Manufacturers may turn to federal agencies for assistance launching and organizing a recall and alerting the public about a product defect. In some cases, federal agencies will become involved in recalls based on consumer complaints or studies revealing health risks. Federal agencies can conduct investigations and order manufacturer action in situations where it becomes apparent a product is harmful.
Consumers need to be aware when a product they are using is recalled and should ensure they follow guidance for protecting themselves, whether this means discontinuing the use of the product, sending the product back to the manufacturer, or getting the product repaired. If news of a recall does not reach a consumer and a product causes harm due to a defect, the consumer may be eligible to make a personal injury claim in order to recover monetary payment of damages caused by the defective product.
What Federal Agencies Handle Product Recalls?
Different products are under the purview of different federal agencies, and informed consumers need to know where to check to determine if the products they are using are recalled. Life Hacker has published a comprehensive summary of what federal agencies handle which types of product recalls.
Consumer Product Safety Commission (CPSC) has the broadest responsibility for overseeing product safety and handling recalls. CPSC handles recalls of virtually all products including electronic items, household appliances and household products, clothing and shoes, kids toys, and anything else not specifically covered by a different category.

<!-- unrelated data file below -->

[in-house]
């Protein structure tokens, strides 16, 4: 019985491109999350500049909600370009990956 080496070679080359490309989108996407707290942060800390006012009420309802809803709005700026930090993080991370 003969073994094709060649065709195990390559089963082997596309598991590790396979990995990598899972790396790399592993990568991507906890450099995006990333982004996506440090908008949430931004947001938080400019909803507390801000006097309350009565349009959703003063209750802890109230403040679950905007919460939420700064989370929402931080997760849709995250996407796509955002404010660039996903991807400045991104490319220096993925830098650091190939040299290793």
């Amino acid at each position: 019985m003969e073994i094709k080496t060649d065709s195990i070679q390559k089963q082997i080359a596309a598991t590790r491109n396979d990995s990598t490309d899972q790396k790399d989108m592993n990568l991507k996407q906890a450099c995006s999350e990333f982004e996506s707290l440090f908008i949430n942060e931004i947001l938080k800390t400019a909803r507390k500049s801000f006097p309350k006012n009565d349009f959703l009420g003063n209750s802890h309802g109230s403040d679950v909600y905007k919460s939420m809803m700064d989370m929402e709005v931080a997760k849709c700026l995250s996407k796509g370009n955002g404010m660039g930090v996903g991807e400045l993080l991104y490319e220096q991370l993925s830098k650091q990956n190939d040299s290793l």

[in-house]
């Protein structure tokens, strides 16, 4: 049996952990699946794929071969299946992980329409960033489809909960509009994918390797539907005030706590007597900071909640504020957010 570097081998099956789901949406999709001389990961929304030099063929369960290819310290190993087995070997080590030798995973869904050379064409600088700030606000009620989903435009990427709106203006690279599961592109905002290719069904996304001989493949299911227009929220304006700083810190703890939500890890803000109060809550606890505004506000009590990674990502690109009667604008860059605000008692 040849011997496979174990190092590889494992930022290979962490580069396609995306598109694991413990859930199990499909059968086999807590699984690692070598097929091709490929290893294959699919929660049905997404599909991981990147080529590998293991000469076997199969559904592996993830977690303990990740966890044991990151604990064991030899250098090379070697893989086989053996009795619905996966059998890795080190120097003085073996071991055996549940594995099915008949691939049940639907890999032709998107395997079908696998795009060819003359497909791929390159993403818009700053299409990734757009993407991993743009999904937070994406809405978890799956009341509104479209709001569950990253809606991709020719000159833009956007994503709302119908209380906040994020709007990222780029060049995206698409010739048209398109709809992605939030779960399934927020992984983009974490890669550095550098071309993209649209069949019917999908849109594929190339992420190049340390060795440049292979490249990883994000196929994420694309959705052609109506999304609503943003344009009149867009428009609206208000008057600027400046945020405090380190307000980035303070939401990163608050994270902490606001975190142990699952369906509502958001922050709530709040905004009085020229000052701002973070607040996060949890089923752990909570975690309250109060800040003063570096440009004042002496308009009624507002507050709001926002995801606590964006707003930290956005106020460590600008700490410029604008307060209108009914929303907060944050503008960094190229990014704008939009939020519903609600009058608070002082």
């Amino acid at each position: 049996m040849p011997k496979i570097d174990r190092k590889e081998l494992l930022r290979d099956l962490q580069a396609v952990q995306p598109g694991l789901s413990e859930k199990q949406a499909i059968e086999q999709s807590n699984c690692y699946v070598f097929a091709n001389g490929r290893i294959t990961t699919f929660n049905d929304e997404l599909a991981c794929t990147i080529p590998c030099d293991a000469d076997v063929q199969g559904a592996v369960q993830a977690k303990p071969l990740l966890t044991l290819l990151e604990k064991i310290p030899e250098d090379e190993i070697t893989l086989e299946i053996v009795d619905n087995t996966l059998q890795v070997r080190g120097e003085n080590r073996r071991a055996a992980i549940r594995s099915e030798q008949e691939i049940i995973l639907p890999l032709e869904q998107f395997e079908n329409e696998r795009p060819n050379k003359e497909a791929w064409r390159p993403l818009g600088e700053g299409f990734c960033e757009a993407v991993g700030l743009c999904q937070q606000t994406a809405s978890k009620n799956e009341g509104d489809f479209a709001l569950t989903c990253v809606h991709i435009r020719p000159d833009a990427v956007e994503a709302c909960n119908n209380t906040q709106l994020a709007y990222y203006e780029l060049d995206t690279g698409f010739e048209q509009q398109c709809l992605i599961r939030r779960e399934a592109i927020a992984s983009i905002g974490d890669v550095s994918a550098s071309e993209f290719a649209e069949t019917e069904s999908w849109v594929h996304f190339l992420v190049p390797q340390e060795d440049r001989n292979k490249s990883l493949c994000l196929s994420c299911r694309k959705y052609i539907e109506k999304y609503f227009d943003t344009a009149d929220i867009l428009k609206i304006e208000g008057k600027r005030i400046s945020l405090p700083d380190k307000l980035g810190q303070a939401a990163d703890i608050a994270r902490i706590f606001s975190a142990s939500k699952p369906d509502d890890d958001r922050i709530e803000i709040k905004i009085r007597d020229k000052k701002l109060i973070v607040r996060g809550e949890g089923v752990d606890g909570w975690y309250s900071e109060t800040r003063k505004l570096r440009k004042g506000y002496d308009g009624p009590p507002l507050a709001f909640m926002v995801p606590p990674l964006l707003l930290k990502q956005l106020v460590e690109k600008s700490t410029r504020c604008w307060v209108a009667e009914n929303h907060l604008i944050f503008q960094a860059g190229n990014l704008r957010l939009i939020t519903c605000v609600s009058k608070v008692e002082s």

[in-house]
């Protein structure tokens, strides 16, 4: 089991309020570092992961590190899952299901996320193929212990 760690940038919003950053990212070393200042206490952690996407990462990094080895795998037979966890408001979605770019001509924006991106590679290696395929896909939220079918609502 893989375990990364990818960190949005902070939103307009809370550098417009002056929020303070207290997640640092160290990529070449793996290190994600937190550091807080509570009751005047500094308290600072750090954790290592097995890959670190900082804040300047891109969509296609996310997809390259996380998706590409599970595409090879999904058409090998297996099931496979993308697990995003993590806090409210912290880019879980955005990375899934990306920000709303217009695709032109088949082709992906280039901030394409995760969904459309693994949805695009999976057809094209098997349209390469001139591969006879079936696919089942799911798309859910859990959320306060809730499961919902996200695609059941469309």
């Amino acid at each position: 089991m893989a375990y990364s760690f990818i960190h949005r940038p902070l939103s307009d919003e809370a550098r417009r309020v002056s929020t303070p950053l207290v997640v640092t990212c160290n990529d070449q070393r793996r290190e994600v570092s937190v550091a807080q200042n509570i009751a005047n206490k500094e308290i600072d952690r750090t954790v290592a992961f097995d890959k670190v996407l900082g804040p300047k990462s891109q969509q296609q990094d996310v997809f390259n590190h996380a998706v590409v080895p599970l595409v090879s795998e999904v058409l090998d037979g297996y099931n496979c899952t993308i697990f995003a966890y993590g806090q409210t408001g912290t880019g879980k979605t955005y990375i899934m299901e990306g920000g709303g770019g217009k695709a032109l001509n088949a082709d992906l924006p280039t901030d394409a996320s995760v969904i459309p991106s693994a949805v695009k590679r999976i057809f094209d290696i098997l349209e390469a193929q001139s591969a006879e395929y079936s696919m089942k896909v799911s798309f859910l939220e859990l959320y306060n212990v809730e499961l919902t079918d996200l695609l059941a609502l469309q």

National Highway Traffic Safety Administration (NHTSA) has a far more narrow range of responsibilities when it comes to recalls and defective products. NHTSA is responsible only for recalls affecting vehicles, vehicle accessories, or vehicle parts. Parents who want to find out about car seat recalls or drivers concerned about faulty brakes, ignition problems, dangerous tires, or defective airbags should consult information from NHTSA.
Finally, the Food and Drug Administration (FDA) and the US Department of Agriculture (USDA) share responsibility for recalls of the majority of food and drug products. With the exceptions of shellfish and alcohol, FDA and USDA oversee essentially all recalls of items people can ingest.
Three different categories of FDA recalls have been established so consumers can immediately understand the level of risk presented by the drugs and consumables they are putting into their bodies. When a product is so dangerous it is likely to cause death or permanent harm which cannot be cured or reversed, the product will be subject to a Class I recall. If the product could be harmful but there are treatments available for the damage or the harm is temporary, the product is subject to a Class II recall. Finally, in situations where a product is in violation of labeling rules or other regulations, it will be subject to a Class III recall.
Savvy consumers will check websites for all these agencies on a regular basis to make sure they are not using any high-risk products. If news of a defect does not reach a product user before the product malfunctions and injury occurs, the victim harmed by the defective product may take legal action in a personal injury case.